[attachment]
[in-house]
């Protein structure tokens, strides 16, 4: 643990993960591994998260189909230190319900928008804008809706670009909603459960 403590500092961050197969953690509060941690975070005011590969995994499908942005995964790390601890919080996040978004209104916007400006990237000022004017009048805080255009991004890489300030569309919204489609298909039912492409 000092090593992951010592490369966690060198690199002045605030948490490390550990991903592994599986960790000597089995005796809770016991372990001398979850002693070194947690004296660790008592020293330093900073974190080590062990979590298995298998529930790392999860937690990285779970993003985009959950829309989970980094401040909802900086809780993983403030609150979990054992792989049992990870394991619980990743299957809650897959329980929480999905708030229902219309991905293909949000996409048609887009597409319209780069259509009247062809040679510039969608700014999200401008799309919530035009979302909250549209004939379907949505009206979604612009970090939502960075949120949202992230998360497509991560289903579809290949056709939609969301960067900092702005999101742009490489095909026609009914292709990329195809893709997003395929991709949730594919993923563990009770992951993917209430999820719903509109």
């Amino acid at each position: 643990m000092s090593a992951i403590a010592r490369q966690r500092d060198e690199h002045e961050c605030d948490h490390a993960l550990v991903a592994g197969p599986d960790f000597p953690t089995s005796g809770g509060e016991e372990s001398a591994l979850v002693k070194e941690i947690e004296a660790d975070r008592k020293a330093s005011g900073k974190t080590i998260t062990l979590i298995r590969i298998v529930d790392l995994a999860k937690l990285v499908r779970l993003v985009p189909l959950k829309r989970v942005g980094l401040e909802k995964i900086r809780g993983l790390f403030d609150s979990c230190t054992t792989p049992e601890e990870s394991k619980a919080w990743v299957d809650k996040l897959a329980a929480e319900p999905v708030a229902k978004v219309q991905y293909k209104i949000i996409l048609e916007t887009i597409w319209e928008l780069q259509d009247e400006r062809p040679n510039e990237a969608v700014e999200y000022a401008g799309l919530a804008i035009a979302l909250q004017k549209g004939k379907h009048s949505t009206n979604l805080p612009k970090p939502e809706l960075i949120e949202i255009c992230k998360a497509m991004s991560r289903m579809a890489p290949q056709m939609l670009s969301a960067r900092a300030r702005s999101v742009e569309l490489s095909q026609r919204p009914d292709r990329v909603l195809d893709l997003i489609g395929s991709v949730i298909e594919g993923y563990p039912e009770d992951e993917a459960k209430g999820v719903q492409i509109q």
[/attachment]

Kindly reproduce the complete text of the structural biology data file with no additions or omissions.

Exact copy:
[in-house]
């Protein structure tokens, strides 16, 4: 643990993960591994998260189909230190319900928008804008809706670009909603459960 403590500092961050197969953690509060941690975070005011590969995994499908942005995964790390601890919080996040978004209104916007400006990237000022004017009048805080255009991004890489300030569309919204489609298909039912492409 000092090593992951010592490369966690060198690199002045605030948490490390550990991903592994599986960790000597089995005796809770016991372990001398979850002693070194947690004296660790008592020293330093900073974190080590062990979590298995298998529930790392999860937690990285779970993003985009959950829309989970980094401040909802900086809780993983403030609150979990054992792989049992990870394991619980990743299957809650897959329980929480999905708030229902219309991905293909949000996409048609887009597409319209780069259509009247062809040679510039969608700014999200401008799309919530035009979302909250549209004939379907949505009206979604612009970090939502960075949120949202992230998360497509991560289903579809290949056709939609969301960067900092702005999101742009490489095909026609009914292709990329195809893709997003395929991709949730594919993923563990009770992951993917209430999820719903509109």
């Amino acid at each position: 643990m000092s090593a992951i403590a010592r490369q966690r500092d060198e690199h002045e961050c605030d948490h490390a993960l550990v991903a592994g197969p599986d960790f000597p953690t089995s005796g809770g509060e016991e372990s001398a591994l979850v002693k070194e941690i947690e004296a660790d975070r008592k020293a330093s005011g900073k974190t080590i998260t062990l979590i298995r590969i298998v529930d790392l995994a999860k937690l990285v499908r779970l993003v985009p189909l959950k829309r989970v942005g980094l401040e909802k995964i900086r809780g993983l790390f403030d609150s979990c230190t054992t792989p049992e601890e990870s394991k619980a919080w990743v299957d809650k996040l897959a329980a929480e319900p999905v708030a229902k978004v219309q991905y293909k209104i949000i996409l048609e916007t887009i597409w319209e928008l780069q259509d009247e400006r062809p040679n510039e990237a969608v700014e999200y000022a401008g799309l919530a804008i035009a979302l909250q004017k549209g004939k379907h009048s949505t009206n979604l805080p612009k970090p939502e809706l960075i949120e949202i255009c992230k998360a497509m991004s991560r289903m579809a890489p290949q056709m939609l670009s969301a960067r900092a300030r702005s999101v742009e569309l490489s095909q026609r919204p009914d292709r990329v909603l195809d893709l997003i489609g395929s991709v949730i298909e594919g993923y563990p039912e009770d992951e993917a459960k209430g999820v719903q492409i509109q």